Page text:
Hours before the dramatic attack that raised the possibility of a broader conflict in the Middle East, US defence secretary Mark T. Esper said that the US military would pre-emptively strike Iranian-backed forces in Iraq and Syria if there were indications that Iran-backed groups were planning more attacks against Americans.
That strong warning came less than a week after an American contractor was killed in a rocket attack near the Iraqi city of Kirkuk that was blamed on Kata'eb Hezbollah and marked the latest round of escalation between Washington and Iran's allies in Iraq.
On 27 December, a salvo of 30 rockets landed at an Iraqi airbase near the northern city of Kirkuk where American soldiers are based for a mission of advice and assistance of Iraqi security forces in their fight against Islamic State (IS) group remnants.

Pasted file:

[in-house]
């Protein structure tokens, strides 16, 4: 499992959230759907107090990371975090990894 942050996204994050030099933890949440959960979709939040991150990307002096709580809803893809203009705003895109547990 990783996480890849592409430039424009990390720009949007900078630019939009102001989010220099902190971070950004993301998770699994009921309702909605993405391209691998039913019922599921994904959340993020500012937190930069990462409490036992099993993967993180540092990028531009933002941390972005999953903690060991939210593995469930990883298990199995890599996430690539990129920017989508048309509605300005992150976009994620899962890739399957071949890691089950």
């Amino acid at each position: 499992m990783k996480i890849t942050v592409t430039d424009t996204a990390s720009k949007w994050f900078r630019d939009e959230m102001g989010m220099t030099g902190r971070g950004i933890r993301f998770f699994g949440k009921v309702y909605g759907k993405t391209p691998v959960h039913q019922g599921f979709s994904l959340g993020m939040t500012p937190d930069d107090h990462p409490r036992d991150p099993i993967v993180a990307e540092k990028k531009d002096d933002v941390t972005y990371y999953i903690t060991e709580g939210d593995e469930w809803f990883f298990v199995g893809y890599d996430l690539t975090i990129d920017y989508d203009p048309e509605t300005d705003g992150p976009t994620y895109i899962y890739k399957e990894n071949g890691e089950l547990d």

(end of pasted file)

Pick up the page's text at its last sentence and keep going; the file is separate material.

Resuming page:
The rocket assault was one of many recent attacks on US bases across Iraq, including a slew of rocket attacks on a military base at Baghdad International Airport that hosts US soldiers.
Two days later, the United States retaliated against Kata'eb Hezbollah with airstrikes on their bases on the Iraqi-Syrian border that left 24 militiamen dead and dozens wounded.
Two days after the bombings, on New Year's Eve al-Muhandis walked into the heavily protected Green Zone in central Baghdad unopposed with hundreds of supporters of Iran's proxy militias and set fire to the US embassy buildings.